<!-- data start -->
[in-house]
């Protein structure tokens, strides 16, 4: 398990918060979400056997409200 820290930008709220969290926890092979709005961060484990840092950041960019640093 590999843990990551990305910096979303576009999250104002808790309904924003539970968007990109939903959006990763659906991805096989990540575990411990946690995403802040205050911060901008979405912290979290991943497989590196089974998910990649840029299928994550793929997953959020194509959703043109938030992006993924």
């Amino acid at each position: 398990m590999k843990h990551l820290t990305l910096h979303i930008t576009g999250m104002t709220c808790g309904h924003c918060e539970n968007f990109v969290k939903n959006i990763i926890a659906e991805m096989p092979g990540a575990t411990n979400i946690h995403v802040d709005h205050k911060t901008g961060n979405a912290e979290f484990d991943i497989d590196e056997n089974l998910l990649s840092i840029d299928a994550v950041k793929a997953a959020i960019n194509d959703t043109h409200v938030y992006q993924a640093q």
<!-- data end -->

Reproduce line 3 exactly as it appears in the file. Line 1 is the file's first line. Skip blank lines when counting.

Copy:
């Amino acid at each position: 398990m590999k843990h990551l820290t990305l910096h979303i930008t576009g999250m104002t709220c808790g309904h924003c918060e539970n968007f990109v969290k939903n959006i990763i926890a659906e991805m096989p092979g990540a575990t411990n979400i946690h995403v802040d709005h205050k911060t901008g961060n979405a912290e979290f484990d991943i497989d590196e056997n089974l998910l990649s840092i840029d299928a994550v950041k793929a997953a959020i960019n194509d959703t043109h409200v938030y992006q993924a640093q």